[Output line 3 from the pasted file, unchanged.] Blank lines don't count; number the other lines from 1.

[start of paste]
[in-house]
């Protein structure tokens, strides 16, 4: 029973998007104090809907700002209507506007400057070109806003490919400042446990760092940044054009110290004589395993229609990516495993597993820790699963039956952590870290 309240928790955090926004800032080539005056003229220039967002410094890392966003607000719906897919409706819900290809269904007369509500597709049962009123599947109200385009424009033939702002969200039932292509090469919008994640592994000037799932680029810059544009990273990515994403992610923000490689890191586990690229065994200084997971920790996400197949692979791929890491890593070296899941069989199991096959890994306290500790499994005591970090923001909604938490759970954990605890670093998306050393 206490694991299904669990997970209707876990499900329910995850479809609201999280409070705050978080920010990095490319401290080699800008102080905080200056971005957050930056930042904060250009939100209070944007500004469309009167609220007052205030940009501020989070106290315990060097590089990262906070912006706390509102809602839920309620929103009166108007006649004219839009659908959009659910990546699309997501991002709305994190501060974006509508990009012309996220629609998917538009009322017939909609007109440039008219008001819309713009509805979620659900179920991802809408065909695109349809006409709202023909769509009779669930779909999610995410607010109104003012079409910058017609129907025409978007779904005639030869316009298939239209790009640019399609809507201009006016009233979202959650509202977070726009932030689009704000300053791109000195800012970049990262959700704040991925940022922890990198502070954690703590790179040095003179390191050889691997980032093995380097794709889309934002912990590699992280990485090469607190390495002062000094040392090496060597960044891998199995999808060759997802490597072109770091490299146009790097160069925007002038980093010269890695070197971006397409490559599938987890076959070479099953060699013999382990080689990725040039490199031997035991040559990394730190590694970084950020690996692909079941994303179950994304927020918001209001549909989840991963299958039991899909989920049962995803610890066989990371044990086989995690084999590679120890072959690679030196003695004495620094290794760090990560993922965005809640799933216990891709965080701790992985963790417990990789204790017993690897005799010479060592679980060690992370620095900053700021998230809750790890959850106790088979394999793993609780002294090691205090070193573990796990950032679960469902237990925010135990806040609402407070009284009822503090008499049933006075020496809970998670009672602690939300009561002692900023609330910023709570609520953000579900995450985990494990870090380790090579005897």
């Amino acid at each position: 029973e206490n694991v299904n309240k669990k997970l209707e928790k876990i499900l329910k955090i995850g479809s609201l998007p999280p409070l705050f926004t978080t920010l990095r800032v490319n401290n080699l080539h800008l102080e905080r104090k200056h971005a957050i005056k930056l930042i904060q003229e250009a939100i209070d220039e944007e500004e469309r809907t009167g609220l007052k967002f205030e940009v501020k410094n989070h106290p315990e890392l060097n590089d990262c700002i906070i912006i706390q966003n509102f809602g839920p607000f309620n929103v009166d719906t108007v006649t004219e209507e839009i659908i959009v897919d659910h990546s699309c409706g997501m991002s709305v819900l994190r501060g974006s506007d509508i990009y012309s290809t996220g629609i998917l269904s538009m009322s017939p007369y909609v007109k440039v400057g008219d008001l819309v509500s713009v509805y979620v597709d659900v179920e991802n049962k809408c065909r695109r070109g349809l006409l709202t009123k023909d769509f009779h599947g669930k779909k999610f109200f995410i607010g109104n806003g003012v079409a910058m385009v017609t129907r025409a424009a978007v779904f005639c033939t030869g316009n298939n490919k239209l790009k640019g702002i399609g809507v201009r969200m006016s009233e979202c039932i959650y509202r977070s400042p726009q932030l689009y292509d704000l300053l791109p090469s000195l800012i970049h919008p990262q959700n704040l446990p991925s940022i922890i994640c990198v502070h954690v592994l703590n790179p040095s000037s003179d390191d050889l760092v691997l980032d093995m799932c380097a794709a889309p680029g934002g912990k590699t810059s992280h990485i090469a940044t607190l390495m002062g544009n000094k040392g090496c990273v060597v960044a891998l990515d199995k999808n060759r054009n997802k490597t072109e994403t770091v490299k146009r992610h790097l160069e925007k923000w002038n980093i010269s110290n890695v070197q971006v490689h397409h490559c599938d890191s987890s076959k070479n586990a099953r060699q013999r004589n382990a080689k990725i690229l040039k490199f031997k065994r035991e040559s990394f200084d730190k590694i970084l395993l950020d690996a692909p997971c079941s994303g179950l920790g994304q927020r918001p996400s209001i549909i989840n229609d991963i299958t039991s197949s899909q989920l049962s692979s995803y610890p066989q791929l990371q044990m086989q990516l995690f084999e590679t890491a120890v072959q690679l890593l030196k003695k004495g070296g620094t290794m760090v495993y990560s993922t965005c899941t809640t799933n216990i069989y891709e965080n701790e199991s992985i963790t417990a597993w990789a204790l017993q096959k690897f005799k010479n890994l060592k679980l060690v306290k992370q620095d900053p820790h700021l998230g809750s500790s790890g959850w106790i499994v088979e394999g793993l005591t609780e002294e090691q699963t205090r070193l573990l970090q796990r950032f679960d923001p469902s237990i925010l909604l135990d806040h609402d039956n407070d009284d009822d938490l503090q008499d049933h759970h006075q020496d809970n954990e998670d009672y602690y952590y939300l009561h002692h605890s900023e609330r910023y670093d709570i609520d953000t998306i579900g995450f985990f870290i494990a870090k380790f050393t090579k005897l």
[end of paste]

């Amino acid at each position: 029973e206490n694991v299904n309240k669990k997970l209707e928790k876990i499900l329910k955090i995850g479809s609201l998007p999280p409070l705050f926004t978080t920010l990095r800032v490319n401290n080699l080539h800008l102080e905080r104090k200056h971005a957050i005056k930056l930042i904060q003229e250009a939100i209070d220039e944007e500004e469309r809907t009167g609220l007052k967002f205030e940009v501020k410094n989070h106290p315990e890392l060097n590089d990262c700002i906070i912006i706390q966003n509102f809602g839920p607000f309620n929103v009166d719906t108007v006649t004219e209507e839009i659908i959009v897919d659910h990546s699309c409706g997501m991002s709305v819900l994190r501060g974006s506007d509508i990009y012309s290809t996220g629609i998917l269904s538009m009322s017939p007369y909609v007109k440039v400057g008219d008001l819309v509500s713009v509805y979620v597709d659900v179920e991802n049962k809408c065909r695109r070109g349809l006409l709202t009123k023909d769509f009779h599947g669930k779909k999610f109200f995410i607010g109104n806003g003012v079409a910058m385009v017609t129907r025409a424009a978007v779904f005639c033939t030869g316009n298939n490919k239209l790009k640019g702002i399609g809507v201009r969200m006016s009233e979202c039932i959650y509202r977070s400042p726009q932030l689009y292509d704000l300053l791109p090469s000195l800012i970049h919008p990262q959700n704040l446990p991925s940022i922890i994640c990198v502070h954690v592994l703590n790179p040095s000037s003179d390191d050889l760092v691997l980032d093995m799932c380097a794709a889309p680029g934002g912990k590699t810059s992280h990485i090469a940044t607190l390495m002062g544009n000094k040392g090496c990273v060597v960044a891998l990515d199995k999808n060759r054009n997802k490597t072109e994403t770091v490299k146009r992610h790097l160069e925007k923000w002038n980093i010269s110290n890695v070197q971006v490689h397409h490559c599938d890191s987890s076959k070479n586990a099953r060699q013999r004589n382990a080689k990725i690229l040039k490199f031997k065994r035991e040559s990394f200084d730190k590694i970084l395993l950020d690996a692909p997971c079941s994303g179950l920790g994304q927020r918001p996400s209001i549909i989840n229609d991963i299958t039991s197949s899909q989920l049962s692979s995803y610890p066989q791929l990371q044990m086989q990516l995690f084999e590679t890491a120890v072959q690679l890593l030196k003695k004495g070296g620094t290794m760090v495993y990560s993922t965005c899941t809640t799933n216990i069989y891709e965080n701790e199991s992985i963790t417990a597993w990789a204790l017993q096959k690897f005799k010479n890994l060592k679980l060690v306290k992370q620095d900053p820790h700021l998230g809750s500790s790890g959850w106790i499994v088979e394999g793993l005591t609780e002294e090691q699963t205090r070193l573990l970090q796990r950032f679960d923001p469902s237990i925010l909604l135990d806040h609402d039956n407070d009284d009822d938490l503090q008499d049933h759970h006075q020496d809970n954990e998670d009672y602690y952590y939300l009561h002692h605890s900023e609330r910023y670093d709570i609520d953000t998306i579900g995450f985990f870290i494990a870090k380790f050393t090579k005897l």